January 30, 2023

    

Week in Review

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What We're Reading:

What We're Reading:

US economy expands at 2.9% annual rate in fourth quarter. Economists are bracing for a significant slowdown in economic activity as the Federal Reserve's interest rates hikes take hold, but that certainly wasn't the case in the final months of last year. (Axios)

After Jenin, is a third Palestinian uprising inevitable? Israel’s military raid in Jenin was the deadliest in years, and makes an uprising more likely. (Aljazeera)

Pakistan faces ongoing commodity shortages as dollar crisis and lack of LCs take effect. Pakistan is confronting a continued shortage of key imports like food and fuel as its reserves of U.S. dollars fall and banks remain wary of providing letters of credit. (Global Trade Review)

Baltic dry index slides as iron ore shipments kick off 2023 with 13.1% drop. Despite hopes that a quick economic recovery in China would boost iron ore demand, 2023 has so far been a disappointment for the dry bulk shipping sector. (HSN)

House GOP seeks new restrictions on use of US oil stockpile. For the second time this month, House Republicans are seeking to restrict presidential use of the nation’s emergency oil stockpile—a proposal that has already drawn a White House veto threat. (AP)

Banks eye victory over EU’s Basel reforms on trade finance. The EU looks set to abandon plans to more than double capital requirements for some trade finance instruments, delighting banks and corporates who have spent almost a year campaigning against the reforms. (Global Trade Review)

5 takeaways from the massive layoffs hitting Big Tech right now. The industry is confronting one of its worst contractions in history with Meta, Google, Microsoft and Amazon all announcing mass layoffs over the span of a few months. (NPR)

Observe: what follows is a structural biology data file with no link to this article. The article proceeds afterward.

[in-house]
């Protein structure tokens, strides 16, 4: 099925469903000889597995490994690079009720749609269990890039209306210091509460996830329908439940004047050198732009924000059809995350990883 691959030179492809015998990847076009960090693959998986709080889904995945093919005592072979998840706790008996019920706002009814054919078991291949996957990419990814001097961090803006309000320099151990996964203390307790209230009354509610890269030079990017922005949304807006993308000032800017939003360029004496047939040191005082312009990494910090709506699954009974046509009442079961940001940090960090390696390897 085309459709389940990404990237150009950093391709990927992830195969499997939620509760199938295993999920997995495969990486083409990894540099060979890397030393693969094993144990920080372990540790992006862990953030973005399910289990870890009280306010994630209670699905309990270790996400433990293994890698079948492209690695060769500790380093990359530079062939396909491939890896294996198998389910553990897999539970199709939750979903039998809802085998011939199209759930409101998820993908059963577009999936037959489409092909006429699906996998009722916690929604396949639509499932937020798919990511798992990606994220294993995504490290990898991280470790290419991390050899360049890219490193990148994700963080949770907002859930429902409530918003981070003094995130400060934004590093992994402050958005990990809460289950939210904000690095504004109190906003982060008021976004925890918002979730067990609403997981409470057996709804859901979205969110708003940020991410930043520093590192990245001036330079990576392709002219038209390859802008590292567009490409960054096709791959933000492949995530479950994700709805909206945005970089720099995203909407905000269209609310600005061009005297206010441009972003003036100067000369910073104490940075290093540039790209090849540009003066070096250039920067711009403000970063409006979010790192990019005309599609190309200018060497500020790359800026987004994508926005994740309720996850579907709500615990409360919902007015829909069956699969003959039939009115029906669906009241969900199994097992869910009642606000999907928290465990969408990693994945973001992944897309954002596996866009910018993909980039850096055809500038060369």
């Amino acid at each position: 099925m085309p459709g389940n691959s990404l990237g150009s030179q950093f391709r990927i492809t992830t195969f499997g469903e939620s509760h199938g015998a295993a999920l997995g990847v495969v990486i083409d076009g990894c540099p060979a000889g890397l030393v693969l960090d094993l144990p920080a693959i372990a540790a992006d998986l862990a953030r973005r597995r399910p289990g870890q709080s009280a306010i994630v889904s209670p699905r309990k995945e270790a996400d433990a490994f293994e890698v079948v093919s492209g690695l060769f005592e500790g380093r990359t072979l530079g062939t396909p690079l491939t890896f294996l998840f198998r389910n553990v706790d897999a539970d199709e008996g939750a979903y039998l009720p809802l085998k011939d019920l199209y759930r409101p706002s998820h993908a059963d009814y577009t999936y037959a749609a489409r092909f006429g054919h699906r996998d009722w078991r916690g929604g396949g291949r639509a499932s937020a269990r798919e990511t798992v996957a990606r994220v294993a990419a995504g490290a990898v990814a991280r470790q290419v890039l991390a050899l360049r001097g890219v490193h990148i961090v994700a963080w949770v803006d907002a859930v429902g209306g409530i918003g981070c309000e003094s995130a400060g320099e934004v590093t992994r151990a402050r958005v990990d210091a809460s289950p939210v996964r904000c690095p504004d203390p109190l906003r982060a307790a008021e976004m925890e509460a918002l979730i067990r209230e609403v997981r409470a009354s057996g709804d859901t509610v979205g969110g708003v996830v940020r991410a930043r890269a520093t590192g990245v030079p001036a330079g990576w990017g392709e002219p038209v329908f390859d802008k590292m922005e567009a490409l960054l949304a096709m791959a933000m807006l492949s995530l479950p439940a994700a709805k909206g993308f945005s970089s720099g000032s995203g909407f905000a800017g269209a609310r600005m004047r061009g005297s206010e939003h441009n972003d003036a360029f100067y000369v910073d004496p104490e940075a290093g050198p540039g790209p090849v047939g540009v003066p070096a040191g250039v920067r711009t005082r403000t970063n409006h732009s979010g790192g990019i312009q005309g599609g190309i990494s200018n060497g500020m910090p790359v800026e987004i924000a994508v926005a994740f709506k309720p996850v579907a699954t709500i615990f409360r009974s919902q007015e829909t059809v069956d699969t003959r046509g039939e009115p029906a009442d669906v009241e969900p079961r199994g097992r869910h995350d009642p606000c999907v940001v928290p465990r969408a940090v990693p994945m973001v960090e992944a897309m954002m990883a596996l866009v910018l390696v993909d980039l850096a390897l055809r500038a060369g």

Migration could prevent a looming population crisis. But there are catches. To developmental economist Lant Pritchett, "population decline" is a mild way to describe what could be a global demographic crisis. (NPR)

The US and Germany pledge tanks to Ukraine, signaling heavy fighting ahead. President Biden said the U.S. will send 31 M1 Abrams tanks to Ukraine, reflecting the rapidly expanding effort to provide heavy weaponry to Ukraine in its war with Russia. (NPR)

The world looks on as Erdogan jockeys for a third decade of power in Turkey. Turkey is less than four months away from a presidential election that could extend the 20-year rule of President Recep Tayyip Erdogan into a third decade. Analysts say that the result may be a close call for the long-term leader. (CNN)

Jeremy Hunt says significant tax cuts in Budget unlikely. The chancellor has been under pressure recently from some in his party to cut taxes to stimulate the UK economy. (BBC)

How will we know if the US economy is in a recession? The second consecutive quarter of economic growth that the government reported Thursday underscored that the nation isn’t in a recession despite high inflation and the Federal Reserve’s fastest pace of interest rate hikes in four decades. (AP)

Argentina Inflation Rate at Highest in 32 Years

Kendall Payton, editorial associate

Argentina’s inflation reached its highest rate in over 30 years at 95% last month, with prices doubled from last year, according to Reuters. This year’s budget proposal from the Fernandez administration expects price hikes to reach 60%.

Consumer prices have jumped significantly while wages still remain low. “The money isn't enough, the salaries aren't enough, inflation keeps rising and we already started the year with increases in bus fares, clothing, food,” Griselda Melle, a self-employed worker, told the news outlet.